I respectfully disagree

I've never sold anything I've written. But I've been writing my entire life. Until recently, I've never come out and admitted that I wanted to be a writer (John Cheever's 1st novel was when he was 45, so I figure, hey, why not). And I had heard that what happens to writers, when they tell people that they're writers, is that people perk up and say, "Hey, I've got a great idea for a story," or "I've got a great idea for a movie." And, dude, it is fukken true. And then the line that follows is, "If you'll write it, I'll split half the money with you."

The concept is the LEAST IMPORTANT THING about writing. The concept -- heck, call it the pitch, 'cos that's what it sounds like you're pushing -- is for people who don't want to bothered with reading. Story? Characters? Naah, those people want something that their tiny little anthracite minds can hold: about 1 or 2 sentences that they think are sexy. "Oooh, Romeo and Juliet in high school, but as a MUSICAL." But that's NOT the important part. The important part is all the stuff that you said could be rewritten. If it's written poorly, sure, why not? But if the muse has deigned to drop a couple of great lines and you fill in the blanks, if your characters bloom to life in the imagination, if the dialogue is good enough for people to write down to use for themselves, then you know that's what writing is about.

The pitch is about selling something. In some of the big budget IP, it might be the only thing worthwhile. But the pitch -- the "concept" -- is not the important thing when it comes to writing.

But hey, what do I know, I've never sold anything. So I'll quote from Stephen King's "On Writing": Ideas are cheap... it's the writing that makes it golden.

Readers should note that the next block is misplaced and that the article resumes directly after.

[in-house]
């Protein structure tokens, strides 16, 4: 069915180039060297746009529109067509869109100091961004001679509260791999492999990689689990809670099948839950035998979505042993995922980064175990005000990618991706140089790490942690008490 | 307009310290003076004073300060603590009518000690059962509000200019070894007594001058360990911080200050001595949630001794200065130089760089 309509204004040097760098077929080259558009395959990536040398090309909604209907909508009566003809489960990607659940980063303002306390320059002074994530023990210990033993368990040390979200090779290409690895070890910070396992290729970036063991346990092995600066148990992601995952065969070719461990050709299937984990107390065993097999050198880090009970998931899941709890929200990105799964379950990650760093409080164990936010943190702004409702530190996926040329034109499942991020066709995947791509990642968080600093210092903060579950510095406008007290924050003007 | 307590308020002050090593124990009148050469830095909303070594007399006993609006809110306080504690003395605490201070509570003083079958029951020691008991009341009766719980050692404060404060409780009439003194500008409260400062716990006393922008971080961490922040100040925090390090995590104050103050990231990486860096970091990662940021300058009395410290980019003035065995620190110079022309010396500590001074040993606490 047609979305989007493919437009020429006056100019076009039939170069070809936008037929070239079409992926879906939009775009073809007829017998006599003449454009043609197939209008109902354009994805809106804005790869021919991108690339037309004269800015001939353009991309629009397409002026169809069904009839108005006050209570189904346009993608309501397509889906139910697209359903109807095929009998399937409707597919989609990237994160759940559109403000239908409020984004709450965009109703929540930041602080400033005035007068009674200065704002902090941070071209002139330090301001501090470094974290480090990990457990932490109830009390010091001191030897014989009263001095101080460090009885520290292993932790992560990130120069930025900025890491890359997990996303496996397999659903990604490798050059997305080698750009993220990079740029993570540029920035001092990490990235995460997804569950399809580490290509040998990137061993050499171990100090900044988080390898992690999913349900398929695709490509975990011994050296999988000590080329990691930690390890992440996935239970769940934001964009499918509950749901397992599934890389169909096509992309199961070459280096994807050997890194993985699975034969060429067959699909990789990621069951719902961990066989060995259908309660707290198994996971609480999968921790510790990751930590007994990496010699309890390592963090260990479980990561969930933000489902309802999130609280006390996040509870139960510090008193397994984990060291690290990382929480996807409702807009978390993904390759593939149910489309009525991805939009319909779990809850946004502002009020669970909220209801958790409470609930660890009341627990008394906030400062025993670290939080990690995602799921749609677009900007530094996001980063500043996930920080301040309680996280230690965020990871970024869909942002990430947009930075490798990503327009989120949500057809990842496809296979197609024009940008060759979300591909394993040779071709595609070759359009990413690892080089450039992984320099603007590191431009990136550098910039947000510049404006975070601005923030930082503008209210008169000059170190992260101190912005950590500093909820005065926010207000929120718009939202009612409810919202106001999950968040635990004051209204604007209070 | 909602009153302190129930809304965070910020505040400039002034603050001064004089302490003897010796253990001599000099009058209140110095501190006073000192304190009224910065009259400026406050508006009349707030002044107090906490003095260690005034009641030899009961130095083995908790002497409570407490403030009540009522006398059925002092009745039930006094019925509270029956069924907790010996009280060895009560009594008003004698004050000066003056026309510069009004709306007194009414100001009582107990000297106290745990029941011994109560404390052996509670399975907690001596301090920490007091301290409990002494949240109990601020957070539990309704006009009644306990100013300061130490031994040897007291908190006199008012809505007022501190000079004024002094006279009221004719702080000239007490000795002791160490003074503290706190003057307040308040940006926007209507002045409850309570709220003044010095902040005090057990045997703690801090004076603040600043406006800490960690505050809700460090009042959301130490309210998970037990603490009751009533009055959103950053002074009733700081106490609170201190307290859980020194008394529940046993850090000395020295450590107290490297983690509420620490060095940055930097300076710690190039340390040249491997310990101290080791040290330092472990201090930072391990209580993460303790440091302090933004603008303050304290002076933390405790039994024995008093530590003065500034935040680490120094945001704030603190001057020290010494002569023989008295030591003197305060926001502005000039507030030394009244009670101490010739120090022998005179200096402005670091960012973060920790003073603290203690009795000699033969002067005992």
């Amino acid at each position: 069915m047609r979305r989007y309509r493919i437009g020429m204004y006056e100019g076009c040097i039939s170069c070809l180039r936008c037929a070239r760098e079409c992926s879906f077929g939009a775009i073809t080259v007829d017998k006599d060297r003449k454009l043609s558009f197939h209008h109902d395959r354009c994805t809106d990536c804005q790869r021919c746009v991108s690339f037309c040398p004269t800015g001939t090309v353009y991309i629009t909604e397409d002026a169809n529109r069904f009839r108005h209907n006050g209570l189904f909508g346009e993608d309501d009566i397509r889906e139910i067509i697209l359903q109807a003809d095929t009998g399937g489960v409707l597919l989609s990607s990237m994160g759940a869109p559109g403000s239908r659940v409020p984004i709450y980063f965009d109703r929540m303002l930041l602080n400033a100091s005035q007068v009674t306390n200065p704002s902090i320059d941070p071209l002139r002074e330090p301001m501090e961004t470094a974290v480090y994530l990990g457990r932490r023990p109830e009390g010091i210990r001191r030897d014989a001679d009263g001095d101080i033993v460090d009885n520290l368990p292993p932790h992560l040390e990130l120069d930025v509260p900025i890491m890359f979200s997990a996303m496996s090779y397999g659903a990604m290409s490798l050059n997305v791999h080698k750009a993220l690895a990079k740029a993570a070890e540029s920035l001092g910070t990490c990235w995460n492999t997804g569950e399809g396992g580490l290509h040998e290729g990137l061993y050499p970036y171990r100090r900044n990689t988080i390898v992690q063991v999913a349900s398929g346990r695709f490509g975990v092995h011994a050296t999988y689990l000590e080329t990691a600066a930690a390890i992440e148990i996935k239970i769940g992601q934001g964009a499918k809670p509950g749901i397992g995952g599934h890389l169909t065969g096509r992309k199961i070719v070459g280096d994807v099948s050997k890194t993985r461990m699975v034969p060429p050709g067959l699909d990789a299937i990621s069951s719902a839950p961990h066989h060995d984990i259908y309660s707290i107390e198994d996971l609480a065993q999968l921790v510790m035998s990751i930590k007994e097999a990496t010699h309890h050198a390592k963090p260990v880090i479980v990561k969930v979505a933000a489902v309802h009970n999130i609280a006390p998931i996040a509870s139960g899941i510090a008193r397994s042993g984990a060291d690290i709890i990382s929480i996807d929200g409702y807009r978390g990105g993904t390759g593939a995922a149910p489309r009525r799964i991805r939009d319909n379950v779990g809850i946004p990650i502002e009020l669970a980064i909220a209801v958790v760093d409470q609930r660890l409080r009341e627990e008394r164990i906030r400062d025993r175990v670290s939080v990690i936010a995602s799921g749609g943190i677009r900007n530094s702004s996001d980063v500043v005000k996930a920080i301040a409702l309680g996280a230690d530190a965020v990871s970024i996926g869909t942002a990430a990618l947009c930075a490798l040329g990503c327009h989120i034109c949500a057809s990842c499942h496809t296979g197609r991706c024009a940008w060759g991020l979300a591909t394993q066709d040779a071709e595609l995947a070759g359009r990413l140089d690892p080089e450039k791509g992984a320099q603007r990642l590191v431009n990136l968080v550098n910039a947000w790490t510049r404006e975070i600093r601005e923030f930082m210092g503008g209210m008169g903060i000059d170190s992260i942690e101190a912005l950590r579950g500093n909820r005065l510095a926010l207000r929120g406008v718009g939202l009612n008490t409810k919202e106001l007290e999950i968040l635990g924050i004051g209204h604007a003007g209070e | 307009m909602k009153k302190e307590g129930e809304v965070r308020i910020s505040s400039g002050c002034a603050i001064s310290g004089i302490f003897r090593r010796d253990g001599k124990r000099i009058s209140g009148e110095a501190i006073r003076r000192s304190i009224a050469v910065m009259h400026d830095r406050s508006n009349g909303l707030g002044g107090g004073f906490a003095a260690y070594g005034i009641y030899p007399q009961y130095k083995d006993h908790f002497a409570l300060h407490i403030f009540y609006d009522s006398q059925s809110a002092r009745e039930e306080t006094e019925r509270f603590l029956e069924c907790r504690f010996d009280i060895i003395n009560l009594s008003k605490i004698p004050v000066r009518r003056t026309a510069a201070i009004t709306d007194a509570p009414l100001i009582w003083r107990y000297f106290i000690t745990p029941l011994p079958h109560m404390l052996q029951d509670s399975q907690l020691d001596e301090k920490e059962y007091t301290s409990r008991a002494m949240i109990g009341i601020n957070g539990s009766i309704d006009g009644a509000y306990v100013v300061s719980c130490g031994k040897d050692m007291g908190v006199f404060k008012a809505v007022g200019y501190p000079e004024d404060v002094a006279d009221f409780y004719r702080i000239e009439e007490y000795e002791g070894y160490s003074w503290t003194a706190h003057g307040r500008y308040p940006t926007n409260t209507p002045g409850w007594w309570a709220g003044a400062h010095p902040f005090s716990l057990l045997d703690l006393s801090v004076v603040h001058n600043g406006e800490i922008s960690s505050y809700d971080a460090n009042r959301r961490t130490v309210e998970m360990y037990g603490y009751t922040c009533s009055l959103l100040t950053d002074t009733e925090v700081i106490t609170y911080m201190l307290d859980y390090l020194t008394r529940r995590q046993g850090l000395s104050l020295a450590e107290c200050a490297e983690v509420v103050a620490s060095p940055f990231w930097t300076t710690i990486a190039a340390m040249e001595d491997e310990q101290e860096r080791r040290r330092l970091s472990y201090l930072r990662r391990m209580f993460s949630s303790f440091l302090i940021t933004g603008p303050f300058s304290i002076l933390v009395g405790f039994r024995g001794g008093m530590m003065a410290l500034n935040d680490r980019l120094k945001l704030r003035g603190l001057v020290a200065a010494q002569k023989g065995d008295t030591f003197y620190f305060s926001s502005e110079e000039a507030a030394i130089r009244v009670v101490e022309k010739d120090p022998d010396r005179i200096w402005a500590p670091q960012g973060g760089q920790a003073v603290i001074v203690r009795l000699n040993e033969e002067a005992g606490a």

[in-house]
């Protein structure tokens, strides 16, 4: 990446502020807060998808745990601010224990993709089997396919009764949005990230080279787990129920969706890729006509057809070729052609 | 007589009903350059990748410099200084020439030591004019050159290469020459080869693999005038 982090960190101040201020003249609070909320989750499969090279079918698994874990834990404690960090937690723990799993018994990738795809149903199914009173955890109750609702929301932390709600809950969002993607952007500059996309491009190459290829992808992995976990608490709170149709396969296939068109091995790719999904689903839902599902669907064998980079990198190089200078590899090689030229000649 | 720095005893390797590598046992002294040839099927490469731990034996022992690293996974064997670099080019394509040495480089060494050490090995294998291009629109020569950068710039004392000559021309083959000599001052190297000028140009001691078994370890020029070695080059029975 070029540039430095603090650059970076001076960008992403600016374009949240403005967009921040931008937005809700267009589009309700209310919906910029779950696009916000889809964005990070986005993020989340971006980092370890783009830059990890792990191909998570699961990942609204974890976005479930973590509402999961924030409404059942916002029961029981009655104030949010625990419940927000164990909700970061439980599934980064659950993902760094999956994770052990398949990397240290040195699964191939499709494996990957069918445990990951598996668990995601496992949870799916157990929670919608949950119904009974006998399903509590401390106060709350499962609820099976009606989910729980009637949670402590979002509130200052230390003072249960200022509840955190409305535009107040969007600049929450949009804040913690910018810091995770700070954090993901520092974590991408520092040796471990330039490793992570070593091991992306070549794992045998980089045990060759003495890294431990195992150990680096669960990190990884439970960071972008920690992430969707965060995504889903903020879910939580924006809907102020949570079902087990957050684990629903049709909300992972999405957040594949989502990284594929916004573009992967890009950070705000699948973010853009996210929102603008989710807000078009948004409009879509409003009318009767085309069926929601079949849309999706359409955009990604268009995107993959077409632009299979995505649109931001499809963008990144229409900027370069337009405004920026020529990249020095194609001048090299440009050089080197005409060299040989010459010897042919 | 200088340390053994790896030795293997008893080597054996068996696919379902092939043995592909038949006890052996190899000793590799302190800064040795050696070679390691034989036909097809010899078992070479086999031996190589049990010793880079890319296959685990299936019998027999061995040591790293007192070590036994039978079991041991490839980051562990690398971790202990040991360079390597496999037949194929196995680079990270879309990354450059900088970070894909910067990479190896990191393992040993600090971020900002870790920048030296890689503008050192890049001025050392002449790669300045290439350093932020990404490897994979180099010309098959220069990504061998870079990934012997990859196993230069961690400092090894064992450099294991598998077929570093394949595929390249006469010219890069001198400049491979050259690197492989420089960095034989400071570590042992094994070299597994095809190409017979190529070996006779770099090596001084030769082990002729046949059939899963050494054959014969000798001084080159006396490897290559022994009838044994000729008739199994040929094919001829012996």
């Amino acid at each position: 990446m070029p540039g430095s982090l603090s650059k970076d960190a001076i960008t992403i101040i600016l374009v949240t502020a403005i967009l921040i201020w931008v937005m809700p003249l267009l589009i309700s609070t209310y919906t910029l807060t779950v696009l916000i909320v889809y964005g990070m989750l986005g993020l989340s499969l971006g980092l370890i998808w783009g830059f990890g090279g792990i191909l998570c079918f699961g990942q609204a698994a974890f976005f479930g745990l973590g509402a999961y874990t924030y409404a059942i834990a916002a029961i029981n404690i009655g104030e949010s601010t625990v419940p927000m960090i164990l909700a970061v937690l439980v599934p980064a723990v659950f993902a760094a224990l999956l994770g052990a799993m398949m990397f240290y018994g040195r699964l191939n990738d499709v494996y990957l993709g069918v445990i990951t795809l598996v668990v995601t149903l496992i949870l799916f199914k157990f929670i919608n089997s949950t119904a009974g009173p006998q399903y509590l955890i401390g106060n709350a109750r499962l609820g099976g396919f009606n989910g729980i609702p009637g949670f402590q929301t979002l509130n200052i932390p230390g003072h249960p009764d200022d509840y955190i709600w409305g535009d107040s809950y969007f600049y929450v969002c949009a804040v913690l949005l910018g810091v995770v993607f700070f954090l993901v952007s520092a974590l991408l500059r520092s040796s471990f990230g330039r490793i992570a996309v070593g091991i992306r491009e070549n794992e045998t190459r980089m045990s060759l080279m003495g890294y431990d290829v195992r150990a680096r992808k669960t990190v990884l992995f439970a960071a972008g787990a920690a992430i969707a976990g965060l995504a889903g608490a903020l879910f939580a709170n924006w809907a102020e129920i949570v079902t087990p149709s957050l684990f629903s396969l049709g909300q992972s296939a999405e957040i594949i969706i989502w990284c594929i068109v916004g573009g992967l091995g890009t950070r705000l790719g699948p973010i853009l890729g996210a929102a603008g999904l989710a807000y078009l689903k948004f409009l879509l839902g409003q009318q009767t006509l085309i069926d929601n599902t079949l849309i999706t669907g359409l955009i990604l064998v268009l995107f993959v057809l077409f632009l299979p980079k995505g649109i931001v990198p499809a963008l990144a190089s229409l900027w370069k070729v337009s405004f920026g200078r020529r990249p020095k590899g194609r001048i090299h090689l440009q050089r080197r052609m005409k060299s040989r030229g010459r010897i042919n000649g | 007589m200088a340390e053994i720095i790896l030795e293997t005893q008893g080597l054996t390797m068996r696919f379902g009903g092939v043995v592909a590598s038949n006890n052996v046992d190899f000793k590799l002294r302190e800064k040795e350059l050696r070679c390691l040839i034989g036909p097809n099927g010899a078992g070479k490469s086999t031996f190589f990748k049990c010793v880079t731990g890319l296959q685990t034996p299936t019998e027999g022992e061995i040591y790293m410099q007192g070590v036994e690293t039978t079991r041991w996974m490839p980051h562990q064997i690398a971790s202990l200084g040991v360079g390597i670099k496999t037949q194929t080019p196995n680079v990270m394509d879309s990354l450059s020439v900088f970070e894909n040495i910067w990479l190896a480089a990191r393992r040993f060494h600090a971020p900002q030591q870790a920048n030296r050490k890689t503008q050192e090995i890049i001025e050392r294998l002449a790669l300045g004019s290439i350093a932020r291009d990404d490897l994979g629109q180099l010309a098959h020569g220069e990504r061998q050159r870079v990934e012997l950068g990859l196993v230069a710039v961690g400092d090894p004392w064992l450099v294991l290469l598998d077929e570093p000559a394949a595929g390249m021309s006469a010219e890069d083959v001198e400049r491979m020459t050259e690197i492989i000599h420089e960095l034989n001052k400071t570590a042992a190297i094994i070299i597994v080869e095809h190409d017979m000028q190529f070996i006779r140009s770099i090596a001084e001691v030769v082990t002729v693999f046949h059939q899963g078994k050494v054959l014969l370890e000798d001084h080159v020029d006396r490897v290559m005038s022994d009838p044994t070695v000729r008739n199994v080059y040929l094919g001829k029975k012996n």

=S=

More or less disagree

Well, I've never sold any fiction, but I might be willing to consent that 'Concept' can help a younger writer get sold, particularly if that concept can be dscribed in a paragraph or so.

But if one aspires to great writing, concept isn't the most important thing by a long shot.

Take William Gibson's Pattern Recognition. There almost isn't any "concept", and certainly not one that can be described very easily. The strength of Gibson's writing is in style and character building. And that 'style' ain't easy to come by: He never tells you, "Joe felt angry"...instead, it's entirely communicated by what the characters are seeing or doing or looking at or even just by the landscape they see. These are not easy things to point to because they really amount to what's been taken out of the story in order to strengthen it. The concept and story line are almost secondary or even tertiary to building these characters that inhabit a believable world. And this is what is so mesmerizing about Gibson's writing.

I can think of plenty of other examples, particularly among the Cyberpunk authors.

On the other hand, I've read some mediocre writers but whose concept was so cool it more than made up for it. Hell, most of PK Dick's books are in this category (he had to churn out a lot of books in order to pay bills).